Here in August 2013, it feels like there is unprecedented promotion, clamor, and attention for the English Premier League in the US.
Defending EPL champion Manchester United’s season opener is being shown nationally in the US this weekend and live matches are being shown throughout the season. This, of course, is all based on NBC sports securing the US broadcast rights for the EPL for $250M, arguably the world’s most popular soccer league. Some recent promotion by NBC includes:
- A tongue in cheek promotional video with Saturday Night Live veteran Jason Sudeikis impersonating a Tottenham manager.
- A New York city subway campaign where subway cars where painted and promoted with Liverpool and Everton colors and logos.
I’ve also noticed more and more articles on soccer and the EPL in mainstream sports sites. Articles by noted journalist Richard Deitsch highlighting NBC ‘s EPL coverage, Bill Simmons’ Grantland site on the fast play of the EPL, the Washington Post on the American stage the EPL is getting and the Guardian’s piece on the EPL’s increasing impact on US culture have recently been written.
To me, a missing part of these stories seems to be a natural question. When will the EPL create a new permanent franchise in the US? As soccer continues in popularity in the US as those articles attest and the promotion of the EPL of a wanting population suggest, an evaluation of that question is certainly happening or soon will happen. And New York would be the natural location for such a franchise. Why would this make sense?
- Money, Money, Money– If there is demand for entertainment in the US, there is inevitably the money to fund it. There will be potential owners that would pay the EPL significant sums of money to join the league. A potential windfall could await the EPL.
- Soccer momentum is building– While there have been false starts before about soccer’s ability to stick in the US, momentum continues to build. The American youth of the 80’s and 90’s that grew up playing soccer are now adults in the prime demographics for entertainment and advertisers which will propel that momentum to the next level. The sustained accessibility to leagues like the EPL through NBC and wall to wall coverage of the World Cup will enhance soccer’s standing over the next few years.
- Hockey and Baseball are in decline– Hockey has become a niche sport, and while it has a 10 year, $200M annual deal with NBC, as a sports fan, it’s rare to find regular season hockey on national TV. Baseball has been eclipsed by football as America’s pastime and has anecdotally been losing popularity with the younger demographic, with its slower pace not fully resonating with the faster, on the go society of today and continues to struggle with impact of steroids in the game. There seems to be an opportunity for that void to be partially filled by soccer.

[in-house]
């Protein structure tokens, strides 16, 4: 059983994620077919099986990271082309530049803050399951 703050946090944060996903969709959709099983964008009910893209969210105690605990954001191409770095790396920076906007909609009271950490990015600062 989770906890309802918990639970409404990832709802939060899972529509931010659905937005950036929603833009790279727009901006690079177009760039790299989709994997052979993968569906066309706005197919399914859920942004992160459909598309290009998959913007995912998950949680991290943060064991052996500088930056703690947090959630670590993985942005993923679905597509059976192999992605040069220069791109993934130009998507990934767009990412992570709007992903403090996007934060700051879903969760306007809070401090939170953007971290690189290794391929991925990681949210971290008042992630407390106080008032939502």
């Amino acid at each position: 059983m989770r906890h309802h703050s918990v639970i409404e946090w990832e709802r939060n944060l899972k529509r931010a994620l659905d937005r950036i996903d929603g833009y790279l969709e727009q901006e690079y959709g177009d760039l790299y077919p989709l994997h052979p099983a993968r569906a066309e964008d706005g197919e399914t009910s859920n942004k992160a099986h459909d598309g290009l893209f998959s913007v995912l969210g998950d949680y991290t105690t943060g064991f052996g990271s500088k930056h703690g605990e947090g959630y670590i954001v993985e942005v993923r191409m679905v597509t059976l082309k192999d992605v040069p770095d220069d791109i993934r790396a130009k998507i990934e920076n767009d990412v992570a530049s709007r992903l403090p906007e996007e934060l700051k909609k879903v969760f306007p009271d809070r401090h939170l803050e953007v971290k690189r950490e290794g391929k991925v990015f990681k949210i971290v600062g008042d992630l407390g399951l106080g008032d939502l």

- Americans Like the Best– Americans want to be considered the best. I feel the MLS hasn’t been fully embraced in the US because Americans know its quality isn’t truly world class. The NFL, NBA, MLB—those are clearly the best leagues in the world in their respective sports. Americans expect their sports teams to be competing with the highest caliber . The EPL is arguably the premier league in the world and likely the most popular. Americans will embrace an American team in the best league in the world.
- Globalization of Sports– We’re seeing this trend happen throughout sports. The NFL plays regular season games in London each year and the tea leaves certainly suggest the NFL may have a permanent franchise in London in the next 5 years. Major League Baseball plays regular season games in Japan, cricket stars in Australia and South Africa participate in Indian cricket leagues, and an MLS franchise for 2015 has already been approved which is a joint investment of Manchester City of the EPL and the New York Yankees baseball club. League teams outside of the league’s home country are going to increasingly start to happen.
- New York and National Pride– After 9/11, New York has taken on a galvanizing role for American loyalty and patriotism. While there is certainly regional pride when it comes to sports, if there is one US city that could house the single league team for a sport, it’s New York. Americans would rally around New York and make that EPL team America’s team.